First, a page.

Avast, a commonly used and trusted antivirus that is installed in over 435 million devices worldwide has been reportedly harvesting personal user data and selling it to major companies including Google and Microsoft.

The report comes from a joint investigation carried out by PCMag and Motherboard that uncovers leaked company documents obtained through one of Avast’s subsidiary companies, Jumpshot. It reveals that Avast has been harvesting personal user data through browser plugins and has been selling it to third party clients.

The list of client names includes several industry giants such as Google, Yelp, Microsoft, McKinsey, Pepsi, Sephora, Home Depot, Conde Nast, Intuit, and many others. Some of these clients paid millions of dollars in exchange for information on what consumers are buying and when.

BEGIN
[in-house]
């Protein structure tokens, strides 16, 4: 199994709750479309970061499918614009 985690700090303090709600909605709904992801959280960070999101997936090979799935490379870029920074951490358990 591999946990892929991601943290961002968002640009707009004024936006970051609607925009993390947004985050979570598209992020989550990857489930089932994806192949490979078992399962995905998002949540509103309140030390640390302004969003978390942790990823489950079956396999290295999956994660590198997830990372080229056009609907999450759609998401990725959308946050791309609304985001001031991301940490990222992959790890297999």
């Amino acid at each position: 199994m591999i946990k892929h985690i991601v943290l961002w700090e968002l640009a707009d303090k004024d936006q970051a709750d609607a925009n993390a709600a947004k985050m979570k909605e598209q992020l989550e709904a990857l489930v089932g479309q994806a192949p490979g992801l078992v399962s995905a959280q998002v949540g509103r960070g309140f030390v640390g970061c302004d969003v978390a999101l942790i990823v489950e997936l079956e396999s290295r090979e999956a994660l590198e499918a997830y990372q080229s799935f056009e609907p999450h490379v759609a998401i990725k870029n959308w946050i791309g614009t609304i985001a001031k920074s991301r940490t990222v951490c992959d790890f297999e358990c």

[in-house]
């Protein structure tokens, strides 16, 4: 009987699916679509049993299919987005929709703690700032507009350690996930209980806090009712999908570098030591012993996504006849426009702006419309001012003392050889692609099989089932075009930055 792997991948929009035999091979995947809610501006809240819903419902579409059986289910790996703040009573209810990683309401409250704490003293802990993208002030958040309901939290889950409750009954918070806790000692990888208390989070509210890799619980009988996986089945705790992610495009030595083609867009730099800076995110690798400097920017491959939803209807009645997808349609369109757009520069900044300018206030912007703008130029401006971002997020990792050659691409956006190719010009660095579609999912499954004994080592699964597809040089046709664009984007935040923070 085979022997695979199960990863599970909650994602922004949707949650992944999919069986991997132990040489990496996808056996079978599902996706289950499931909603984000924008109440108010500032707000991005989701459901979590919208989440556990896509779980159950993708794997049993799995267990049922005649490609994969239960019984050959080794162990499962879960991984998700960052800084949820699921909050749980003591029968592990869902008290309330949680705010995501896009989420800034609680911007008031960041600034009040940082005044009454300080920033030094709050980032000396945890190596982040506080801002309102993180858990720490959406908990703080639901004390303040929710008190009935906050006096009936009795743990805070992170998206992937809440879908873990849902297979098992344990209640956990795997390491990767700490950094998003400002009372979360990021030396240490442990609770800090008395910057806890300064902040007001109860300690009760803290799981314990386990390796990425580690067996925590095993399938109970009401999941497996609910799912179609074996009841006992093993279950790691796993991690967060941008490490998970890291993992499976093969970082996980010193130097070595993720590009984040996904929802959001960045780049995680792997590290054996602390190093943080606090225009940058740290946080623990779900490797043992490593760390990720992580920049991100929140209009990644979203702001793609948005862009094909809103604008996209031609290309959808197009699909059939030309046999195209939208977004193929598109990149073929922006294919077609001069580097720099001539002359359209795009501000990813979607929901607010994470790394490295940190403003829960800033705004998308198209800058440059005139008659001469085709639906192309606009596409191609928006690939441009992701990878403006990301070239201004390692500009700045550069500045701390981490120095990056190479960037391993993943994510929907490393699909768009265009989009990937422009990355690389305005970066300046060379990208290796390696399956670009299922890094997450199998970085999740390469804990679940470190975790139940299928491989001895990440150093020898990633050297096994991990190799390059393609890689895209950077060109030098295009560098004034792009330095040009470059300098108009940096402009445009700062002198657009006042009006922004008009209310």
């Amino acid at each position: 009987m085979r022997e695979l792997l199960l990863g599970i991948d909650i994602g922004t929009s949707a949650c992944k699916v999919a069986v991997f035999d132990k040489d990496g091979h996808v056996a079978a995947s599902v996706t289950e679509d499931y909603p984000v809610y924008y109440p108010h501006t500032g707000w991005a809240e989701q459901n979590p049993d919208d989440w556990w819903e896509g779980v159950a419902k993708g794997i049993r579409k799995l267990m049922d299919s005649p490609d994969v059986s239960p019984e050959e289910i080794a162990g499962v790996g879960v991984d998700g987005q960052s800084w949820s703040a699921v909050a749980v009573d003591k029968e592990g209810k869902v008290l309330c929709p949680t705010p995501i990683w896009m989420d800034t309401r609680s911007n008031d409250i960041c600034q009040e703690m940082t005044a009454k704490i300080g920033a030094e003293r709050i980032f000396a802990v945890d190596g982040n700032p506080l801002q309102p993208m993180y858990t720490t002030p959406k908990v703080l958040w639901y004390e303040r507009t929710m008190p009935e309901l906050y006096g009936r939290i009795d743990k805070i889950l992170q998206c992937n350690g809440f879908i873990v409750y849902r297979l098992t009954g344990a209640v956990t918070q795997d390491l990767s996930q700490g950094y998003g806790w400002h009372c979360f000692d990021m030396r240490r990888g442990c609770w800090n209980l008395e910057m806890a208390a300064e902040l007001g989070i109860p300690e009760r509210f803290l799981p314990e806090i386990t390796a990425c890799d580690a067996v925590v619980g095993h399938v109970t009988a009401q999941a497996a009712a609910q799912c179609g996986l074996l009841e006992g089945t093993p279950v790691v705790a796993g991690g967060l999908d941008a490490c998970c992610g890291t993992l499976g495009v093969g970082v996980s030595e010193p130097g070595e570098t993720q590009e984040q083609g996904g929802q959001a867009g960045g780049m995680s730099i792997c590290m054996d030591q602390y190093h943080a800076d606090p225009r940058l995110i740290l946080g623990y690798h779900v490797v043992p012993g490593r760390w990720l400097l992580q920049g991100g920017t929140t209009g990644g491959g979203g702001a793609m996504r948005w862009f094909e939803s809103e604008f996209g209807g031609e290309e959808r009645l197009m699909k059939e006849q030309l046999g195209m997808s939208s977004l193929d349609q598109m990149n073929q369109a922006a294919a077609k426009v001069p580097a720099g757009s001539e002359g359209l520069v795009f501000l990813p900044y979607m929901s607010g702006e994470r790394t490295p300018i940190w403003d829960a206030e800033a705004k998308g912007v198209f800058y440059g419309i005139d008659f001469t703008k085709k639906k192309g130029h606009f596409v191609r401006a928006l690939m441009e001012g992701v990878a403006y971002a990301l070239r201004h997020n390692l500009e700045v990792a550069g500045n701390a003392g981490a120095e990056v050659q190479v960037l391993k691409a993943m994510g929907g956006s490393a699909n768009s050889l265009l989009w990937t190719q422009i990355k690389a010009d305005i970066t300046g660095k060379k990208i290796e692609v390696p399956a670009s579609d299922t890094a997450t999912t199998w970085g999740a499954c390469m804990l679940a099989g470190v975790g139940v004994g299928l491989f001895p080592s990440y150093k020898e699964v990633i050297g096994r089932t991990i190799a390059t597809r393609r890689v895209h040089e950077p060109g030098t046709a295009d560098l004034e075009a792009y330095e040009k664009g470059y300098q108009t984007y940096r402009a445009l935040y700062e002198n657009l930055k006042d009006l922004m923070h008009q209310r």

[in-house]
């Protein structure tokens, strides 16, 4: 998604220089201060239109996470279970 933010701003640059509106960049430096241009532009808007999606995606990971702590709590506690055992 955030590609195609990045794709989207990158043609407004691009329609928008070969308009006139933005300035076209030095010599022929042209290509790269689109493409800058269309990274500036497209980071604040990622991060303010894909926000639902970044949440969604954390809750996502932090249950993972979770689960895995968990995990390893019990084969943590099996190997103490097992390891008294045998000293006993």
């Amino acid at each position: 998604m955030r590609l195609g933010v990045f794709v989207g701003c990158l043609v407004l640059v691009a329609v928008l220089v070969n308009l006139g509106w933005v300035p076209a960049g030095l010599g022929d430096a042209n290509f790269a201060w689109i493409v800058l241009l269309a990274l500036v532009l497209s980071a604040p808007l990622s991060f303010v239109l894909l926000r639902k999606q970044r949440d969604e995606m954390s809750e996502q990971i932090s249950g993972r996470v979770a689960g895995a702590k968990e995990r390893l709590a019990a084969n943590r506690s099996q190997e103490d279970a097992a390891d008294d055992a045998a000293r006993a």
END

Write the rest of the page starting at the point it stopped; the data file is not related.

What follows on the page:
Although the data was aggregated and personal details were kept confidential, privacy experts agreed that the timestamp information, persistent device IDs, and the collected URLs could easily be combined with other data to link back to a user’s personal identification.

Ever since the report has gone public, Avast has stopped providing user data collected through its browser extensions and has come under a lot of flak regarding user privacy.

It is currently unknown whether Avast is also doing so through its antivirus software as well, but investigation on that is underway.